As an astronomer in pursuit of a cosmic perspective, I focus on the big picture. We can avoid the cultural “event horizon” of this metaphorical black hole by encouraging, rather than suppressing, multiple viewpoints. Professors, students and speakers should not be worried about expressing deviating views, as they feel in the current Orwellian reality where they are at risk of being cancelled if they do not repeat the party’s slogan: “War is Peace … Ignorance is Strength.” Instead, it should be reasonable to argue for war on terrorism and to teach our students history as a remedy for the superficial ignorance promoted by the commercial algorithms on social media.

As responsible citizens, it is our duty to alleviate the existential risk of societal polarization. Free speech should not be given only to those who agree with the party’s slogan, especially when that slogan is stretched too far in one ideological direction and violates common sense within the society at large. Instead of “virtue signaling” to like-minded colleagues, we must listen to other opinions and understand where their advocates are coming from.

Here’s hoping that Harvard’s Corporation will take this advice to heart and avoid our free fall into a cultural “event horizon”. Our campus will not be shredded by this metaphorical black hole if we would be willing to love those who are different from us. In the words of Paula Antonelli, the curator of the Museum of Modern Art in New-York City: “Love the aliens!”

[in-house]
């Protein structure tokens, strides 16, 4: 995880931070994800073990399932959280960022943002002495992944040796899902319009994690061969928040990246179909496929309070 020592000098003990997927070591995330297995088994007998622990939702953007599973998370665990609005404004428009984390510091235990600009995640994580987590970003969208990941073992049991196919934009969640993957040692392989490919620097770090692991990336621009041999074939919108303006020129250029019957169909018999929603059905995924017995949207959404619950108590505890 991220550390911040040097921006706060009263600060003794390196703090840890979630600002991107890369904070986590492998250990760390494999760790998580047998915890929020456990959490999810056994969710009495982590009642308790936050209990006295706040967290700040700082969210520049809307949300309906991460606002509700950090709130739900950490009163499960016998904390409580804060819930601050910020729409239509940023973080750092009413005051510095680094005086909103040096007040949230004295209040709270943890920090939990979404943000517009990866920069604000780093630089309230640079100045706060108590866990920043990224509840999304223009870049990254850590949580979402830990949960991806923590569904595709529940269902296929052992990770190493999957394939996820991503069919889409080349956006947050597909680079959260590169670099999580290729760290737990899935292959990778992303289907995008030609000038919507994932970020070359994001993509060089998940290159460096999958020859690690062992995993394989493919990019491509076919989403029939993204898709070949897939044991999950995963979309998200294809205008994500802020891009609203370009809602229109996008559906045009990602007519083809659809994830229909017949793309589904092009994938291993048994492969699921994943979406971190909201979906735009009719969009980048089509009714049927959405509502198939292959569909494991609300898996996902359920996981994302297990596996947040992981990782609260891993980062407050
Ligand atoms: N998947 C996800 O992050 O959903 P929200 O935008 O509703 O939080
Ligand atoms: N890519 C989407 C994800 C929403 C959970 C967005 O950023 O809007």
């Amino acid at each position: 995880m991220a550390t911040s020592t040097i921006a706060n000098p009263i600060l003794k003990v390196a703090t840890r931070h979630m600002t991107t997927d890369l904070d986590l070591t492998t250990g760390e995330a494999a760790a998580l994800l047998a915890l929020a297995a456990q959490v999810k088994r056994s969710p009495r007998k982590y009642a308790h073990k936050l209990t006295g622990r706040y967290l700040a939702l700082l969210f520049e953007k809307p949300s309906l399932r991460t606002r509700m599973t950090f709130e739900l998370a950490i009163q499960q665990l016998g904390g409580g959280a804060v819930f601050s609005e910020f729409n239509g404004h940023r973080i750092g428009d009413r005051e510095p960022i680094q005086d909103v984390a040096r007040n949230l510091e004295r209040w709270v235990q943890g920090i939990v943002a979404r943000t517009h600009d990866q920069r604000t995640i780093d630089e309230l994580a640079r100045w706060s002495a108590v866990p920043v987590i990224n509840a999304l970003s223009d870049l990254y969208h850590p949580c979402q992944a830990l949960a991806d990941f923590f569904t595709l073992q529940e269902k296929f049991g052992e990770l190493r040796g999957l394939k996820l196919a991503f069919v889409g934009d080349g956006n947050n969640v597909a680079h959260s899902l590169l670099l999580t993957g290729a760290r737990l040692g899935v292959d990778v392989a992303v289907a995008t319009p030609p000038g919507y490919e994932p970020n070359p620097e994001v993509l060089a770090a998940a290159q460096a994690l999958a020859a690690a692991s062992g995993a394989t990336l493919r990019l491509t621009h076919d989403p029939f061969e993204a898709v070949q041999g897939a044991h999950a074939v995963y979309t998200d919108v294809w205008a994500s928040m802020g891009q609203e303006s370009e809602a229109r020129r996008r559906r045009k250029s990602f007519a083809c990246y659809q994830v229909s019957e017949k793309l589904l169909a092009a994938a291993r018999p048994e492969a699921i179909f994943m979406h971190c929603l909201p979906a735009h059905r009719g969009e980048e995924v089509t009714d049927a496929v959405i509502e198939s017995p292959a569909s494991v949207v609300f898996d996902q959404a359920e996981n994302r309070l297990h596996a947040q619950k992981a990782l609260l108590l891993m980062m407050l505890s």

Image credit: Chris Michel (October 2023)

Avi Loeb is the head of the Galileo Project, founding director of Harvard University’s — Black Hole Initiative, director of the Institute for Theory and Computation at the Harvard-Smithsonian Center for Astrophysics, and the former chair of the astronomy department at Harvard University (2011–2020). He chairs the advisory board for the Breakthrough Starshot project, and is a former member of the President’s Council of Advisors on Science and Technology and a former chair of the Board on Physics and Astronomy of the National Academies. He is the bestselling author of “Extraterrestrial: The First Sign of Intelligent Life Beyond Earth” and a co-author of the textbook “Life in the Cosmos”, both published in 2021. His new book, titled “Interstellar”, was published in August 2023.



Avi Loeb

Avi Loeb is the Baird Professor of Science and Institute director at Harvard University and the bestselling author of “Extraterrestrial” and "Interstellar".